Two cases of predation (one by an Asiatic black bear, the other by a Eurasian lynx) are the only known sources of Blakiston’s fish owl mortality not directly tied to human activity. Unlike Amur tigers, which are poached for commercial gain, most fish owls die needlessly when they become entangled and drown in fishing nets, are captured in hunters’ snares, or are simply shot for sport. Additionally, given their high fat content (particularly in the months leading up to winter), Blakiston’s fish owls were once prized as a food source by the indigenous Udege peoples, but this practice seems to be less common now
Habitat loss due to logging in old-growth riverine forest (much of it illegal) is a significant threat. Although a resident pair of Blakiston’s fish owls seems to occupy no more than 10 km2 as a home range, fish owls have very specific habitat requirements. Most known Blakiston’s fish owl nests have been found in natural tree cavities, and many fish owl territories have only a handful of such old-growth trees large enough to support a nest. If these few trees are removed, the owls will not breed. Furthermore, fish owls need productive stretches of river that remains unfrozen throughout the year to provide hunting habitat – not a simple requirement given the Russian Far East’s harsh winter climate. Thus, Blakiston’s fish owls are often tied to stretches of river where warm upflowings keep waters unfrozen in winter.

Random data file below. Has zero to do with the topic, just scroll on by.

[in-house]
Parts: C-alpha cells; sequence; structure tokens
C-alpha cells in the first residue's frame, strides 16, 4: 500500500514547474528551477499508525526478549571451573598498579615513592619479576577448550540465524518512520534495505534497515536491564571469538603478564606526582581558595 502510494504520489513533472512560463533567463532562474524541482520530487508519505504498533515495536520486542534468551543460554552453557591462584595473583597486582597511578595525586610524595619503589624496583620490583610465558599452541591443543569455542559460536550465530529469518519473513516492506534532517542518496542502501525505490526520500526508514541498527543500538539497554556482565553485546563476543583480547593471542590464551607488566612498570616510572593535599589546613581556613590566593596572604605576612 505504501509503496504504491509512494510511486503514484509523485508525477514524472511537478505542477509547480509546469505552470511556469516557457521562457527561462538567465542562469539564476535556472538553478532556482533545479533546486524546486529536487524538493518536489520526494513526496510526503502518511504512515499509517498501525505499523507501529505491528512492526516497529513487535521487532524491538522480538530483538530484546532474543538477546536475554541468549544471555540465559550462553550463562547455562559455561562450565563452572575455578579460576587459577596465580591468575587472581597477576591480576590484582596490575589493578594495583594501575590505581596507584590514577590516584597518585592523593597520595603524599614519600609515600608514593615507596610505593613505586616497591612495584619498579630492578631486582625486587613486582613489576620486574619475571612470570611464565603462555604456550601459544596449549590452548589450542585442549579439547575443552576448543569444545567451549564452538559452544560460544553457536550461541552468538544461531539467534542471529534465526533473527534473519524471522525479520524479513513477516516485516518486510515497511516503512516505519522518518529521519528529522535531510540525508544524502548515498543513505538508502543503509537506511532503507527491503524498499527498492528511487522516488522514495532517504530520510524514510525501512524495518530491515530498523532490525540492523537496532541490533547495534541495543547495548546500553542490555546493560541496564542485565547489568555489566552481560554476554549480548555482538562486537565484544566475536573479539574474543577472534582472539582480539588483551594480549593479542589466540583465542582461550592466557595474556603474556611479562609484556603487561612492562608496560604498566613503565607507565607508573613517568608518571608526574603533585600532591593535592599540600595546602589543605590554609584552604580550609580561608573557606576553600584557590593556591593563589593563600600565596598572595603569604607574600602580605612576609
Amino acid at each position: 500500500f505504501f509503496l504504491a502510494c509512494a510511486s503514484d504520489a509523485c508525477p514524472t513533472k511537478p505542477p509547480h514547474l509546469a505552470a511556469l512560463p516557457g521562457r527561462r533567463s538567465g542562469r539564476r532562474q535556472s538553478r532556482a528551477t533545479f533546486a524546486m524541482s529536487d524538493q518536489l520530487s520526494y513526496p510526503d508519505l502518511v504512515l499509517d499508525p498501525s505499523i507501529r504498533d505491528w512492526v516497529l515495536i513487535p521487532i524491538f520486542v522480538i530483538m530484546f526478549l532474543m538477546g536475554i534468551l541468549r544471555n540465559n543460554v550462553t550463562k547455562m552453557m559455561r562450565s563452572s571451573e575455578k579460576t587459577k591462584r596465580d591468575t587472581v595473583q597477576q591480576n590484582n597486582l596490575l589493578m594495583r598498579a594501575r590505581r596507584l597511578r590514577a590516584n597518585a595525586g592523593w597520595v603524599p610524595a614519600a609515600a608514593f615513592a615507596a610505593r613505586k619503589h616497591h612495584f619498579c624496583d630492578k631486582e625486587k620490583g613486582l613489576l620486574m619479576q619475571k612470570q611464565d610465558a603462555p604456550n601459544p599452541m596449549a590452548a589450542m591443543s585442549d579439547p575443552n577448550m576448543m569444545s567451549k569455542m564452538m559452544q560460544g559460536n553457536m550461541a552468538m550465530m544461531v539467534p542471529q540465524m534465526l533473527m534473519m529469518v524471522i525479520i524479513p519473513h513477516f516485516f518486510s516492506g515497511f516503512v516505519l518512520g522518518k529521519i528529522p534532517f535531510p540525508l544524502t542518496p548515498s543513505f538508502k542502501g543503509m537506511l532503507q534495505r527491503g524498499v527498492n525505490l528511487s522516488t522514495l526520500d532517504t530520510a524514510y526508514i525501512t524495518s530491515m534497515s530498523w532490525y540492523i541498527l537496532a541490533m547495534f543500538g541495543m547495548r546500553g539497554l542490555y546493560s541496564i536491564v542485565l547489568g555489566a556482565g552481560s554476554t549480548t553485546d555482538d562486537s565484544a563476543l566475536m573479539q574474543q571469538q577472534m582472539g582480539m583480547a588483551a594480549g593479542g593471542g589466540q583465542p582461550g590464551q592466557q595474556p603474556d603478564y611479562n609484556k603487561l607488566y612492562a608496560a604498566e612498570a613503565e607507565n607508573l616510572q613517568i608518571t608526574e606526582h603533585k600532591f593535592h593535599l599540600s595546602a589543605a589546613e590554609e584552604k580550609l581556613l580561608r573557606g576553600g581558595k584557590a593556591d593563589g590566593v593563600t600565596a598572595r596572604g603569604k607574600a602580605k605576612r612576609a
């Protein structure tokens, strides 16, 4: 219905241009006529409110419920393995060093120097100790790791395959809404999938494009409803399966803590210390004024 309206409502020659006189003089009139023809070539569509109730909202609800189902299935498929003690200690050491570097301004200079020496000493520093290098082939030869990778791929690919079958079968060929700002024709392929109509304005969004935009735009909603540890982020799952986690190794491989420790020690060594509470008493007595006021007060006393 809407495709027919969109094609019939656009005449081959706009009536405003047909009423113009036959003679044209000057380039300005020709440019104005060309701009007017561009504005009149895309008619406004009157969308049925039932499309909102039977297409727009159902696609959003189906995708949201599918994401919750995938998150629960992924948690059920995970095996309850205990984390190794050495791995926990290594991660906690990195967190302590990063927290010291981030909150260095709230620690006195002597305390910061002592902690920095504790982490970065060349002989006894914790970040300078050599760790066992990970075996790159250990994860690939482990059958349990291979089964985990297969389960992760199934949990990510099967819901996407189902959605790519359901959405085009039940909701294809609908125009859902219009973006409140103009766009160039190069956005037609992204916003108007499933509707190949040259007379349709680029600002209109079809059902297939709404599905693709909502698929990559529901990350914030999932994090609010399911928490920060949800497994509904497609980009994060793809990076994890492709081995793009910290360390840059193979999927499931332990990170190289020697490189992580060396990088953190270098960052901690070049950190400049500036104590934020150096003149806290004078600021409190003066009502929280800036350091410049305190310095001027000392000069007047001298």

Blakiston’s fish owls have been recorded in several of Primorsky Krai’s protected areas, but nearly all known nest territories (>95%) fall outside the borders of existing protected areas. Therefore, management of habitat outside protected areas is critical for Blakiston’s fish owl conservation, and any such plans must include the land-use needs of local communities. Education of local populations about the species will also greatly aid Blakiston’s fish owl conservation, as most causes of mortality are human-related and easily avoided.
Read about Blakiston's fish owl ecology.